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Enbrel & Remicade Side Effects & Complications

TNF blocker drugs for RA such as Enbrel, Remicade, and Humira can provide great benefits, but they have serious downsides as well.

Autoimmune conditions such as rheumatoid arthritis and psoriatic arthritis can turn moving into misery. These conditions are far worse than aching joints; in some cases, they can be crippling. For certain individuals, TNF blocking drugs such as Enbrel or Humira can be lifesavers. But it is also crucial to understand their potential complications.

Is Enbrel for You?

Q. I have psoriatic arthritis, and asked my rheumatologist about Enbreladvertised on TV by the famous golfer who touts it specifically for psoriatic arthritis.  Even though the ad includes a list of scary side effects, I asked my rheumatologist about it.

She would not prescribe it for me, because I am a breast cancer survivor.  Enbrel and similar drugs  are called “biologics.” According to my rheumatologist, all of them are off limits for cancer survivors.   Obviously it has been determined that this class of drugs can cause cancer or cancer recurrence.  Why is this stuff still on the market?

A. Rheumatoid arthritis [RA] and psoriatic arthritis can be devastating. These conditions can cripple joints and cause incredible pain. They can also affect the entire body and leave the patient totally exhausted.

A Deal with the Devil?

Over the last 60 years patients with these conditions have been left with a Faustian dilemma. The drugs that have been prescribed for RA have eased symptoms, but at a steep price. During the 1950s cortisone-type drugs were considered miracles. A patient would limp into a doctor’s office on crutches and within days could be walking without pain after taking drugs like prednisone. It took years before doctors realized that corticosteroids could cause serious and long-lasting complications.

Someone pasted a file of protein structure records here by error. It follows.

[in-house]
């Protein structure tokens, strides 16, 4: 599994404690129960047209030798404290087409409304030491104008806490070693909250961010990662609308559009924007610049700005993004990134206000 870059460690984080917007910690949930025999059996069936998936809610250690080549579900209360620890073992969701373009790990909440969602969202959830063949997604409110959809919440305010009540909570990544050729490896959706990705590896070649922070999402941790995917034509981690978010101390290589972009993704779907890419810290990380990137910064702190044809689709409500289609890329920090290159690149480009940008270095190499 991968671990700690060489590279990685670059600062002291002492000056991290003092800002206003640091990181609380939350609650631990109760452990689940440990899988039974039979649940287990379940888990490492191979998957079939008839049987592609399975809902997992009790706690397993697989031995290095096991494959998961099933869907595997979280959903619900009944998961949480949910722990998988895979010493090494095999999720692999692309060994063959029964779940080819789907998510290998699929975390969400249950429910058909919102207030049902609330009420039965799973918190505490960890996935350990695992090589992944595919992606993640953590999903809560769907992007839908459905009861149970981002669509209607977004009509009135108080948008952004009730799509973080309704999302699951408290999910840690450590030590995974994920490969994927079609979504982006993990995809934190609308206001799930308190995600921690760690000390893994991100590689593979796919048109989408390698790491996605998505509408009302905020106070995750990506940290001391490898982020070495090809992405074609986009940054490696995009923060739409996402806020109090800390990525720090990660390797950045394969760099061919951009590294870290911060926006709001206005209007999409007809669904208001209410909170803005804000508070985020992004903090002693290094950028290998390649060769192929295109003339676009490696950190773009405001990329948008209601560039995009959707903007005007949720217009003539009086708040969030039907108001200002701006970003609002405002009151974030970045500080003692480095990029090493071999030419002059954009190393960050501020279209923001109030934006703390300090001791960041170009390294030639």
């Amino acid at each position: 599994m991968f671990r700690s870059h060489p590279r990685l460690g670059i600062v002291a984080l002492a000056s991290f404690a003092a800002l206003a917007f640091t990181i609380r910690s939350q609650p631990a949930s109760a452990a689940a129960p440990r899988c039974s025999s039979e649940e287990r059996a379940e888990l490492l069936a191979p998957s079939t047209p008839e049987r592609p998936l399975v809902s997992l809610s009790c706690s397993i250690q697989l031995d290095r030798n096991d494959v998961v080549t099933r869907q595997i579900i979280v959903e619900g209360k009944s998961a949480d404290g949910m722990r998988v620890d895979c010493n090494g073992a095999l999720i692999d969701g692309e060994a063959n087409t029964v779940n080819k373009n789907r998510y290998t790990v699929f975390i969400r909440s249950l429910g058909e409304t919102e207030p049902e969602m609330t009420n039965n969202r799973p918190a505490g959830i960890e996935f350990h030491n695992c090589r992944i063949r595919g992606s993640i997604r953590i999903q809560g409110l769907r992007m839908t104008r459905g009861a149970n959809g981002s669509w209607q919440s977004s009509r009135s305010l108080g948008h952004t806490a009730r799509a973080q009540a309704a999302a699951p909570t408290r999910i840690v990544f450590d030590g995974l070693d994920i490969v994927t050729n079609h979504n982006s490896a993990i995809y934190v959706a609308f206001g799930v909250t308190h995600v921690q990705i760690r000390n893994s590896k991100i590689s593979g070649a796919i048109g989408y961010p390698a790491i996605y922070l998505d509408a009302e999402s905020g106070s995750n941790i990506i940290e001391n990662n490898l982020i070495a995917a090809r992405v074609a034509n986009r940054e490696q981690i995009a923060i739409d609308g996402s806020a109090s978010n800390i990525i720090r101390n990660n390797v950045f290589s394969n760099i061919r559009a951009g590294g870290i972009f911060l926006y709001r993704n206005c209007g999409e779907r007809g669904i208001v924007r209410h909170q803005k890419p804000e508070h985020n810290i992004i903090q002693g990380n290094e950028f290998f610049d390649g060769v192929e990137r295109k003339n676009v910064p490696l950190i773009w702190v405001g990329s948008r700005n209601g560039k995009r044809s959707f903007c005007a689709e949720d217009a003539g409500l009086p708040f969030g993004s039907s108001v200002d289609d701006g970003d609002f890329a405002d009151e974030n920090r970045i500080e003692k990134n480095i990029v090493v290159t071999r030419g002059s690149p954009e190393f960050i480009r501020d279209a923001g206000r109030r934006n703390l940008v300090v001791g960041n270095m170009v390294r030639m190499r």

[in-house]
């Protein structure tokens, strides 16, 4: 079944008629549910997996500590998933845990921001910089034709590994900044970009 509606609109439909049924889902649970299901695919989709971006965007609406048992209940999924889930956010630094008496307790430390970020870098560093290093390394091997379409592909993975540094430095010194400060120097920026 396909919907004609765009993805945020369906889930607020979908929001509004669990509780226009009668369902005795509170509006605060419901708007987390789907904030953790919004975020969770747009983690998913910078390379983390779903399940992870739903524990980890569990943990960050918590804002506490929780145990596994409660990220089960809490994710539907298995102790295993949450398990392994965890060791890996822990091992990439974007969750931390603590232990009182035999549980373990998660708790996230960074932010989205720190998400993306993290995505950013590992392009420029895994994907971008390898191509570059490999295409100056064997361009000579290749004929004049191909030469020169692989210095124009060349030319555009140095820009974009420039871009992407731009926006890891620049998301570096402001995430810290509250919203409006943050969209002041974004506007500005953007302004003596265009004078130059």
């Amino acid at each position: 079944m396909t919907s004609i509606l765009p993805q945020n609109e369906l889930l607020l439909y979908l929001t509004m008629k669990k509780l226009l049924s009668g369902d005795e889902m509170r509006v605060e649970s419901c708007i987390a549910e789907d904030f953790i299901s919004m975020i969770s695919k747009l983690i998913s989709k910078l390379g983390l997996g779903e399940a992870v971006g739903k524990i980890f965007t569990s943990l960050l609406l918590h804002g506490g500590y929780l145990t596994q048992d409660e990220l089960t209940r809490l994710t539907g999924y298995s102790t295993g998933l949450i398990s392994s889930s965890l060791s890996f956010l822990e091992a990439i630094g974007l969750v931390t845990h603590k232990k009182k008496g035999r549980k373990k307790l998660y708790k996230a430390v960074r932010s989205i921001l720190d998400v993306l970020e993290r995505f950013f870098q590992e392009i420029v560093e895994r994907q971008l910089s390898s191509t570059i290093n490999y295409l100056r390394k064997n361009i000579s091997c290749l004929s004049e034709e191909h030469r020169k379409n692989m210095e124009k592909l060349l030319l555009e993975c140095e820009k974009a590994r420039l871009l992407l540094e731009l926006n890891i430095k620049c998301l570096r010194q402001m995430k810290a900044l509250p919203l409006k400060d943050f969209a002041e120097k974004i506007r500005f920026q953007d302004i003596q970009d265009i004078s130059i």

Side Effects of Oral Corticosteroids:

  • Fluid retention, edema
  • Insomnia
  • Irritability, nervousness, mood swings
  • Mania, depression, psychosis
  • Disorientation, confusion
  • Hypertension
  • Loss of potassium
  • Headache
  • Dizziness, vertigo
  • Muscle weakness
  • Blood sugar elevation (diabetes)
  • Irregular menstrual cycles
  • Swollen face
  • Hair growth (including on the face)
  • Itching, rash, hives
  • Increased susceptibility to infection
  • Weakened bones (osteopenia, osteoporosis)
  • Blood clots, venous thromboembolism
  • Pulmonary embolism
  • Tendon rupture
  • Glaucoma
  • Cataracts
  • Ulcers

Enter the TNF Blockers:

In the 1990s the biologic medications became the next miracles for rheumatoid arthritis and psoriatic arthritis. These drugs are known as TNF blockers. TNF stands for tumor necrosis factor, a natural compound made in the body. These are drugs such as adalimumab (Humira), certolizumab (Cimzia), etanercept (Enbrel), golimumab (Simponi) and infliximab (Remicade).